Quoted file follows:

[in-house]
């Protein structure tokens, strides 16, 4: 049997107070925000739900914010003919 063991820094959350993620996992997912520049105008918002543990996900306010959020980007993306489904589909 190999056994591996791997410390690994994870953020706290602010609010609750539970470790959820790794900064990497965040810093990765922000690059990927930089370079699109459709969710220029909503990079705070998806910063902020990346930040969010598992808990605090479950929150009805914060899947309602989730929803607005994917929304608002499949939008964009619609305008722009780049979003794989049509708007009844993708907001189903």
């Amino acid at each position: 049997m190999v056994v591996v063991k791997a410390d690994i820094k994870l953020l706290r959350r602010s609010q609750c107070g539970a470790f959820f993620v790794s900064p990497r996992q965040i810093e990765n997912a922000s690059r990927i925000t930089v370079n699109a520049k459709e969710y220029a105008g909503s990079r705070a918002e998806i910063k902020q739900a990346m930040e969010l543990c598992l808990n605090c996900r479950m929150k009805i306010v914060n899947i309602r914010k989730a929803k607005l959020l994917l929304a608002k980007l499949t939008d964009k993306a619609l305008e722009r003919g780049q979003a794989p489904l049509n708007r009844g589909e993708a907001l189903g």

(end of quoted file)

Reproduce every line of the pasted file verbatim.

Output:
[in-house]
């Protein structure tokens, strides 16, 4: 049997107070925000739900914010003919 063991820094959350993620996992997912520049105008918002543990996900306010959020980007993306489904589909 190999056994591996791997410390690994994870953020706290602010609010609750539970470790959820790794900064990497965040810093990765922000690059990927930089370079699109459709969710220029909503990079705070998806910063902020990346930040969010598992808990605090479950929150009805914060899947309602989730929803607005994917929304608002499949939008964009619609305008722009780049979003794989049509708007009844993708907001189903």
């Amino acid at each position: 049997m190999v056994v591996v063991k791997a410390d690994i820094k994870l953020l706290r959350r602010s609010q609750c107070g539970a470790f959820f993620v790794s900064p990497r996992q965040i810093e990765n997912a922000s690059r990927i925000t930089v370079n699109a520049k459709e969710y220029a105008g909503s990079r705070a918002e998806i910063k902020q739900a990346m930040e969010l543990c598992l808990n605090c996900r479950m929150k009805i306010v914060n899947i309602r914010k989730a929803k607005l959020l994917l929304a608002k980007l499949t939008d964009k993306a619609l305008e722009r003919g780049q979003a794989p489904l049509n708007r009844g589909e993708a907001l189903g």